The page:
Our last several posts on how individuals connect with and create meaning for themselves in museums have been thought provoking for us, not just because of our research and what we shared, but because of the comments that we have received from many of you on the blog, by phone, and in person. You have asked us great questions, challenged our assumptions, and sought out clarification.
Our overall thesis, coming out of this series, is that museums have the capacity to create truly meaningful, even transformative experiences for our visitors, and that museums need to engender more meaningful experiences if they are going to differentiate themselves, and thrive, in an increasingly competitive environment. We hope this series has provided you food for thought on how to go about doing just that.
So to wrap up this series, here are some thoughts to keep in mind:
- Meaning is only one, albeit important, lens. This research project looked through the lens of individual meaning-making in museums, but understanding the social aspect of visiting a museum with family and/or friends and the educational role of museums are also essential. Original objects appear to be crucial for the majority of the deepest museum experiences we recorded, but they are likely not as crucial to the social experience. Similarly, hands-on experiences are likely to be much more important to learning outcomes than what we saw for hands-on experiences in this work.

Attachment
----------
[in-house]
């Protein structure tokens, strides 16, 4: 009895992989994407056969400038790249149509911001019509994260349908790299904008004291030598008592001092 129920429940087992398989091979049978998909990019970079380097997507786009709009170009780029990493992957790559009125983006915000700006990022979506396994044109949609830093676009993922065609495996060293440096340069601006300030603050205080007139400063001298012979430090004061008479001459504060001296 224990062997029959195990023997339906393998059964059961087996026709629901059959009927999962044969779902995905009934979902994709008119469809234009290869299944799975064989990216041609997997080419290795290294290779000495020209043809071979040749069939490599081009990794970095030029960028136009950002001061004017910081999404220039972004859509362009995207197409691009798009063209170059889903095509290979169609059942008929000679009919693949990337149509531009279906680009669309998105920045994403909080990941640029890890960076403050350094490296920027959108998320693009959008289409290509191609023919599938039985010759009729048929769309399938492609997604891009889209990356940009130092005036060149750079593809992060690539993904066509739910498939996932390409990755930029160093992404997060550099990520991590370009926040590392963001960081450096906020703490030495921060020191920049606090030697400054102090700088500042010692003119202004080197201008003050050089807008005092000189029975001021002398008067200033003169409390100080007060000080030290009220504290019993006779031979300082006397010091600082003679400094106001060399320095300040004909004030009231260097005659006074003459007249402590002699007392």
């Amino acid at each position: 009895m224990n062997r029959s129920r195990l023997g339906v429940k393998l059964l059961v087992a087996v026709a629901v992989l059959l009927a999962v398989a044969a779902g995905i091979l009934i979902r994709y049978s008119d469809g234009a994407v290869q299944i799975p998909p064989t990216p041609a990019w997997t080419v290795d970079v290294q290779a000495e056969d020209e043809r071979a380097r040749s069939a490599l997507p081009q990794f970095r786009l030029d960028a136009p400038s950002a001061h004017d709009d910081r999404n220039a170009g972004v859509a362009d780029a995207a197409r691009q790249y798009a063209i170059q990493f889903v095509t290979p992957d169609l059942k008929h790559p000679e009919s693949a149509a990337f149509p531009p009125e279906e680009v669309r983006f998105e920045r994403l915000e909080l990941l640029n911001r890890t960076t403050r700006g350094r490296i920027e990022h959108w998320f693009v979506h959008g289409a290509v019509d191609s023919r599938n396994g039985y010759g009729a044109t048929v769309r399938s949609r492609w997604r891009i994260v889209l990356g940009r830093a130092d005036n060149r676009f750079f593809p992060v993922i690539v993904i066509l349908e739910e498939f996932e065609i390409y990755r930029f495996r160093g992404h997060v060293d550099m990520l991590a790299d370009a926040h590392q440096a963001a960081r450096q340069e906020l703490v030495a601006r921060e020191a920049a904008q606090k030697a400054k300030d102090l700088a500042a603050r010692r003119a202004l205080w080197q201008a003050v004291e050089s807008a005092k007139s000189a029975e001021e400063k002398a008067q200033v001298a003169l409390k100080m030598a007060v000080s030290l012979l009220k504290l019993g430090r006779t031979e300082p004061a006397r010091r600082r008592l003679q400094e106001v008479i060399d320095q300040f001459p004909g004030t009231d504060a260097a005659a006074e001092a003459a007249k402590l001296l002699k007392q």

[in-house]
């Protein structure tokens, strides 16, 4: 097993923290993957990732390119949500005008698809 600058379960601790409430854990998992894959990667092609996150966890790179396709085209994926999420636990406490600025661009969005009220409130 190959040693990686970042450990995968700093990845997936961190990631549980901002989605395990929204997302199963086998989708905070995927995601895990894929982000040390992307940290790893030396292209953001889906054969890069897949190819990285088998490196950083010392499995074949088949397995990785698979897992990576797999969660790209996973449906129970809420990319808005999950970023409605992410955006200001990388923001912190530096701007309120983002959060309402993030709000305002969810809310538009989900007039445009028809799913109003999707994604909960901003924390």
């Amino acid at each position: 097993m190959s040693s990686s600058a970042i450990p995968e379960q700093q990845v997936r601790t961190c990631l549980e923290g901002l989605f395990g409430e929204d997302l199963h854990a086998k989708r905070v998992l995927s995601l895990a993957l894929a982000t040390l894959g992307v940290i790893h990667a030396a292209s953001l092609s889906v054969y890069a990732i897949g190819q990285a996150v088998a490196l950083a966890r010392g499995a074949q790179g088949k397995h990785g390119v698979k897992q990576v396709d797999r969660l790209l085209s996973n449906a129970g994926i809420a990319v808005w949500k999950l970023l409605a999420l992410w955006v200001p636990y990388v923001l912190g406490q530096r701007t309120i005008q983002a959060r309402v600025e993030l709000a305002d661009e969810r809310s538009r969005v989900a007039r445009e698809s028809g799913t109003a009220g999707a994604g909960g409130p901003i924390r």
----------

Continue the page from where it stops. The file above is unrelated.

- Visitors don’t always explicitly tell us what they need. That is, we are noting a gap between what people explicitly say they want in museum visits and what they actually found meaning in. Sometimes people just don’t know how to articulate what they want, so they tell us what they can identify and share, and leave much unsaid. Sussing out those unsaid, yet important, bits is what we are obsessed about so we can help our clients deliver those experiences as well as the experiences the visitors explicitly say they want.
- Skilled interpretation is crucial. While original objects are clearly important to many meaningful museum experiences, it isn’t just a matter of having a bunch of stuff out on display. The objects have to share a compelling narrative that engenders empathy, thus creating meaning and possibly triggering change in how people think and behave.
The research we shared represents only the tip of iceberg, and through this and our client work we will continue to push further and help our clients deliver truly meaningful experiences to their visitors while also pursuing further research on the other, vital, lenses of social engagement and education.
What do you think? Simply click on “comments” below to share your thoughts (and if you are reading this from your e-mail subscription, go to our blog to comment).
Photo credit: Museo Reina Sofía